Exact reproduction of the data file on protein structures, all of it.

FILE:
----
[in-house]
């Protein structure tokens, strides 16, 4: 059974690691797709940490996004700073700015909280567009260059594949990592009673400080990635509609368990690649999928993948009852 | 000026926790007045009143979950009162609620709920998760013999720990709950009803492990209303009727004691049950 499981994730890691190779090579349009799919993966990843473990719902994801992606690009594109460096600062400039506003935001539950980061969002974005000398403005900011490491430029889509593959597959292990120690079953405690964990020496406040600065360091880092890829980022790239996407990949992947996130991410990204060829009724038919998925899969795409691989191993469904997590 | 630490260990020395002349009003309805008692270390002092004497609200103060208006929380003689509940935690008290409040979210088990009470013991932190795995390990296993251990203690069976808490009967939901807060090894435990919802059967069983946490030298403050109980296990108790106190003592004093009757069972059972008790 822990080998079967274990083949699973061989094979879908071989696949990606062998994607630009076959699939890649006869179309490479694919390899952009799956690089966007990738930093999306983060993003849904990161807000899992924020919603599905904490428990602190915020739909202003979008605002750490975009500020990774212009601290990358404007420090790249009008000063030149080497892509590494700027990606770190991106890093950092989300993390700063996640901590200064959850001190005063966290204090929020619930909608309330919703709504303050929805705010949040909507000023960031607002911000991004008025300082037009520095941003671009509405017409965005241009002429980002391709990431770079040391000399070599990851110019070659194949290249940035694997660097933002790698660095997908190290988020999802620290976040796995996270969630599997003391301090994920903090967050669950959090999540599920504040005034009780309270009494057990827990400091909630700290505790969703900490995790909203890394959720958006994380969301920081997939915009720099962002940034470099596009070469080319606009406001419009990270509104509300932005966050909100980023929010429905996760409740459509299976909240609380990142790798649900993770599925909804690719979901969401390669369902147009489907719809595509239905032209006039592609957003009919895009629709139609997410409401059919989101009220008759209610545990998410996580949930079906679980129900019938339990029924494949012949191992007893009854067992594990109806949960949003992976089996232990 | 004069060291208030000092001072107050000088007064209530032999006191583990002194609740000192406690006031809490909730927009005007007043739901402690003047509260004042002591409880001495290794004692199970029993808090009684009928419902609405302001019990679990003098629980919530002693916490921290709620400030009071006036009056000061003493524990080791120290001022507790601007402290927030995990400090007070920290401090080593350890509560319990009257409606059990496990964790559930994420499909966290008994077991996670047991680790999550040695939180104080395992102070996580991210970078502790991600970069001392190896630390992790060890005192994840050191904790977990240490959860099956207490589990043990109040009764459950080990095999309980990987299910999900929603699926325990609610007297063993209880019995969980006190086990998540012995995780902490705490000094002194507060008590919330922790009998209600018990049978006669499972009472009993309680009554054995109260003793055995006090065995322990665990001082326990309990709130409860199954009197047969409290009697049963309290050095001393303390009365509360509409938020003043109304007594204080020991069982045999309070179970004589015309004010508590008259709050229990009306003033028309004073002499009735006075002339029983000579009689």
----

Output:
[in-house]
């Protein structure tokens, strides 16, 4: 059974690691797709940490996004700073700015909280567009260059594949990592009673400080990635509609368990690649999928993948009852 | 000026926790007045009143979950009162609620709920998760013999720990709950009803492990209303009727004691049950 499981994730890691190779090579349009799919993966990843473990719902994801992606690009594109460096600062400039506003935001539950980061969002974005000398403005900011490491430029889509593959597959292990120690079953405690964990020496406040600065360091880092890829980022790239996407990949992947996130991410990204060829009724038919998925899969795409691989191993469904997590 | 630490260990020395002349009003309805008692270390002092004497609200103060208006929380003689509940935690008290409040979210088990009470013991932190795995390990296993251990203690069976808490009967939901807060090894435990919802059967069983946490030298403050109980296990108790106190003592004093009757069972059972008790 822990080998079967274990083949699973061989094979879908071989696949990606062998994607630009076959699939890649006869179309490479694919390899952009799956690089966007990738930093999306983060993003849904990161807000899992924020919603599905904490428990602190915020739909202003979008605002750490975009500020990774212009601290990358404007420090790249009008000063030149080497892509590494700027990606770190991106890093950092989300993390700063996640901590200064959850001190005063966290204090929020619930909608309330919703709504303050929805705010949040909507000023960031607002911000991004008025300082037009520095941003671009509405017409965005241009002429980002391709990431770079040391000399070599990851110019070659194949290249940035694997660097933002790698660095997908190290988020999802620290976040796995996270969630599997003391301090994920903090967050669950959090999540599920504040005034009780309270009494057990827990400091909630700290505790969703900490995790909203890394959720958006994380969301920081997939915009720099962002940034470099596009070469080319606009406001419009990270509104509300932005966050909100980023929010429905996760409740459509299976909240609380990142790798649900993770599925909804690719979901969401390669369902147009489907719809595509239905032209006039592609957003009919895009629709139609997410409401059919989101009220008759209610545990998410996580949930079906679980129900019938339990029924494949012949191992007893009854067992594990109806949960949003992976089996232990 | 004069060291208030000092001072107050000088007064209530032999006191583990002194609740000192406690006031809490909730927009005007007043739901402690003047509260004042002591409880001495290794004692199970029993808090009684009928419902609405302001019990679990003098629980919530002693916490921290709620400030009071006036009056000061003493524990080791120290001022507790601007402290927030995990400090007070920290401090080593350890509560319990009257409606059990496990964790559930994420499909966290008994077991996670047991680790999550040695939180104080395992102070996580991210970078502790991600970069001392190896630390992790060890005192994840050191904790977990240490959860099956207490589990043990109040009764459950080990095999309980990987299910999900929603699926325990609610007297063993209880019995969980006190086990998540012995995780902490705490000094002194507060008590919330922790009998209600018990049978006669499972009472009993309680009554054995109260003793055995006090065995322990665990001082326990309990709130409860199954009197047969409290009697049963309290050095001393303390009365509360509409938020003043109304007594204080020991069982045999309070179970004589015309004010508590008259709050229990009306003033028309004073002499009735006075002339029983000579009689």